Tuesday, August 2, 2011

Do I Have A Right To Be Angry?
by Aleta Kay

How many times have you heard someone say, “He makes me so mad!”? Maybe you’ve even said it yourself. I used to say it quite often. I sure managed to get into a lot of arguments with our daughter when she was a teenager. Was my anger ever her fault? I can only remember one time when it could honestly be said that I had a right to be angry; that was the time she drew her hand back as if she was going to hit me. I stopped her before she did. I used words, not violence. Yet, if we had not been arguing, if I had not allowed her to push my buttons, it would have gone that far. It takes two people to argue. I should have been the adult and kept my mouth shut.
What if your child talks back to you, is disobedient, belligerent, demanding, cursing you, hitting you? Do you have a right to be angry? Anger is sometimes a natural response. I believe anger is appropriate when a child is cursing a parent or anyone else. I believe deliberate destruction of property deserves anger. However, anger should be controlled. As adults we should be able to control our responses. Lack of self-control is childish. How can we teach our children to have self-control if we don’t exhibit it?
The Bible tells us in Galatians 5:23 that temperance (self-control) is part of the fruit of the Holy Spirit. In other words, this is one of the qualities that God wants to develop in us through the power of His Holy Spirit, in order to be pleasing in His sight. Although we need to discipline our children, discipline should be done in a spirit of love and patient correction whenever possible. Discipline just means instruction. We have all had to be taught how to be good citizens. It is contrary to our nature.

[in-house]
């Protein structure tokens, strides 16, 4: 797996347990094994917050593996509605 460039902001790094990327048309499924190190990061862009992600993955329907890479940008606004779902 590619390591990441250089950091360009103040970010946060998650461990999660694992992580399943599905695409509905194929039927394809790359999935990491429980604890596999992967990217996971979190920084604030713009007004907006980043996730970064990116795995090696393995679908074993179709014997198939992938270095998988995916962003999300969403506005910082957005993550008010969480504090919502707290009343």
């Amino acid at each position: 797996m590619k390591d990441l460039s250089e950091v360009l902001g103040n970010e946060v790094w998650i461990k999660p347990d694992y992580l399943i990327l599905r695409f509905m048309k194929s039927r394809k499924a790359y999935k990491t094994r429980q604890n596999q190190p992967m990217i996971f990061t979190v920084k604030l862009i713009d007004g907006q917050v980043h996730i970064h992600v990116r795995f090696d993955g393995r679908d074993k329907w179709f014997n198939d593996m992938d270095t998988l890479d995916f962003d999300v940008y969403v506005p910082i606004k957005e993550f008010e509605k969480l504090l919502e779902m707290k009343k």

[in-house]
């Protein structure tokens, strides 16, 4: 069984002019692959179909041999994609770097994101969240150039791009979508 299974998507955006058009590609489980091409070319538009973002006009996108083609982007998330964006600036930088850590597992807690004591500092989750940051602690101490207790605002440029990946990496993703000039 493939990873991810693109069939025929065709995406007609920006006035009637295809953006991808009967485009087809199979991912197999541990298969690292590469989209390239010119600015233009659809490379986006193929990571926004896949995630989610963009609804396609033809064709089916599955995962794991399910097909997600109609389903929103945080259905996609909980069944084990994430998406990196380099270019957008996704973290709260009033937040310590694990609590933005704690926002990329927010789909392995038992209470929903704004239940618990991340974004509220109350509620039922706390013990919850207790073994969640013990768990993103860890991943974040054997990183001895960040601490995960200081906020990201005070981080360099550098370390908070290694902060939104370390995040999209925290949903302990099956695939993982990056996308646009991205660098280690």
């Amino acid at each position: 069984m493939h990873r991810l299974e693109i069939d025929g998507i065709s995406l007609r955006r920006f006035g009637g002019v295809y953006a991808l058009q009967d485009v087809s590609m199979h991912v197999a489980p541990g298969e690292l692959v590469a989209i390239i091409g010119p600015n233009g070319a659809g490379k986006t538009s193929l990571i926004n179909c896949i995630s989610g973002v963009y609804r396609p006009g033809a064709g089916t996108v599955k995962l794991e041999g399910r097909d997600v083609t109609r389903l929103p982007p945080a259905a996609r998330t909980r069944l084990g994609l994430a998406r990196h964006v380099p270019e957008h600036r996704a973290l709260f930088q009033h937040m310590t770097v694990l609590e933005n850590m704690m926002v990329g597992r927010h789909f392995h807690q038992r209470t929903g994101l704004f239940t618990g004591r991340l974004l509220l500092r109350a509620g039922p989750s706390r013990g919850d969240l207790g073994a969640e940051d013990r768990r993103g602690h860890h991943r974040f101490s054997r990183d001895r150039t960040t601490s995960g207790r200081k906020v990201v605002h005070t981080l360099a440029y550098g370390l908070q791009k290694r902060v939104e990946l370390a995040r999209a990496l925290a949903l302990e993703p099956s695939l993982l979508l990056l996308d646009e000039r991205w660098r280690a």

One final note on this subject: parents should never disagree on how to discipline or punish in front of their children. It will confuse them and cause them to play their parents against each other, possibly leading to the break up of the family. If you disagree, do it outside or behind closed doors–quietly. It is vital to the family relationship that they don’t know you disagree.

No comments:

Post a Comment